Visual Literacy: Can Picture Books Be Suitable for Older Readers?
Picture books for older readers (Grade 5 through to secondary school) have proven to be a valuable literacy tool, and the NCACL’s Picture Books for Older Readers (PBOR) database provides a resource for teachers, librarians, caregivers, students and researchers, to identify such books for learning purposes. The PBOR database will be launched in July 2023, and has been put together by a team of children’s literature experts. Each book includes links to the Australian Curriculum and free online resources.
In this blog post, Gary shines a light on how he first came to write picture books for older readers, and the inherent value of these books in promoting literacy skills in children of all ages and abilities.
In her wonderful book ‘Visual Thinking’ Riverhead books, 2022. p. 4. Dr Temple Grandin comments ‘the kids who should have grown up to invent (this) equipment are often considered poor performers, academically or behaviourally, and are shunted into special education. But many of them are simply visual thinkers who are being screened out because the current curriculum favours verbal, linear thinkers who are good at taking tests.’ How true this is!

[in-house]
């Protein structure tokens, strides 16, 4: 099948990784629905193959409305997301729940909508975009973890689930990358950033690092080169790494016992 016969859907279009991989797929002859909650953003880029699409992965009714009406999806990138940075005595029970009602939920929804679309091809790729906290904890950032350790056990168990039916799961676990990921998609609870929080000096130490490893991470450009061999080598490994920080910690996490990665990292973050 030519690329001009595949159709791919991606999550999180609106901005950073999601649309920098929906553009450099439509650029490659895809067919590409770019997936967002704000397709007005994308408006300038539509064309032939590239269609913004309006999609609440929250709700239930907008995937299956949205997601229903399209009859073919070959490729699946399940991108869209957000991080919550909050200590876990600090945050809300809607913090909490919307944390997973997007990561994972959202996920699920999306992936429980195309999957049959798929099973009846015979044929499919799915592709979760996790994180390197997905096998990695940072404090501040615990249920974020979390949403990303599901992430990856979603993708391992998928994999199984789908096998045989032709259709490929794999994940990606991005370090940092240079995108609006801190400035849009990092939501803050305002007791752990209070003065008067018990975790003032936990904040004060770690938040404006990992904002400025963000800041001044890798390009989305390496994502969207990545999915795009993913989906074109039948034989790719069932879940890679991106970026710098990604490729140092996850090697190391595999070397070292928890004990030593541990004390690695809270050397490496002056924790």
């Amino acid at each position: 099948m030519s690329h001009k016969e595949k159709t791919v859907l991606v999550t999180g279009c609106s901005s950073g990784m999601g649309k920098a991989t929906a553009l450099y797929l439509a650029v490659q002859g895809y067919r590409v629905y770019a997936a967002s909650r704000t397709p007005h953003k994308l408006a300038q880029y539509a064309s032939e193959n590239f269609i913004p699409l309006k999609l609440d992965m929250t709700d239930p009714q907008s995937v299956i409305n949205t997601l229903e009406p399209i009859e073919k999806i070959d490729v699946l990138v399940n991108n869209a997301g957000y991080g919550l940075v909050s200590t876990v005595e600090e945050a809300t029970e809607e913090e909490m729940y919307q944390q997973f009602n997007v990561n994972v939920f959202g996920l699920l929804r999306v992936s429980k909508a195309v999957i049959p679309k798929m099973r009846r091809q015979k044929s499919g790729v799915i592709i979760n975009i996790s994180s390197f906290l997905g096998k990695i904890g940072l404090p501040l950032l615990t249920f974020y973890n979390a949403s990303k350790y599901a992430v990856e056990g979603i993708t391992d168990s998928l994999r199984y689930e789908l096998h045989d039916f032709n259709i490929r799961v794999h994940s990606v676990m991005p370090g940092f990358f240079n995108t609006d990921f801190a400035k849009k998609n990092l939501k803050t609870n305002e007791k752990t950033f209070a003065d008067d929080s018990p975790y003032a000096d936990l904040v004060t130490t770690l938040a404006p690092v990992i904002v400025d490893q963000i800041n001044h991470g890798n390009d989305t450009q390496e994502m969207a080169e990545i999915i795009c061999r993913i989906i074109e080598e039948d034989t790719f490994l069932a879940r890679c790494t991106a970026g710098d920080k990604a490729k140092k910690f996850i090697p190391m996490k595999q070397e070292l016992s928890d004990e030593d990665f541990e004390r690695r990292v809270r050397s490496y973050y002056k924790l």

I began teaching high school in 1974 having never heard of ‘visual thinking’ and found to my astonishment that my class of 15-year-old boys who were print illiterate LOVED reading visuals in magazines. I put to my publisher that I could write illustrated books with mature content and sophisticated illustrations to suit these ‘visual readers’ and the books took off like rockets. I then discovered the work of Chris Van Allsburg and realized that he had been writing and illustrating for this audience for years. The truth is, visual images (eg: Lascaux cave art) preceded print text by thousands of years but for some reason publishers (and illustrators) got it into their heads that picture books were for ‘little kiddies’. I have written many ‘older reader’ illustrated books which have become international best sellers.
Examples are ‘The Watertower’ (Crew and Woolman) and ‘The Viewer’ (Crew and Tan). These books excite the visually literate (especially teenaged boys) who find the linear confines of paragraphed, alphabetical print text threatening and dull. In reading and interpreting the illustrated book they find a form of literacy previously denied them.
Teachers are encouraged to search out illustrated books for older readers and they will discover an entirely new range of ‘bright’ students in their classes.
Grandin, Dr Temple. 2022. Riverhead Books. ‘Visual Thinking: The Hidden Gifts of People Who Think In Pictures, Patterns and Abstractions.’
Posted by: NCACL | Published: 30 Apr 2023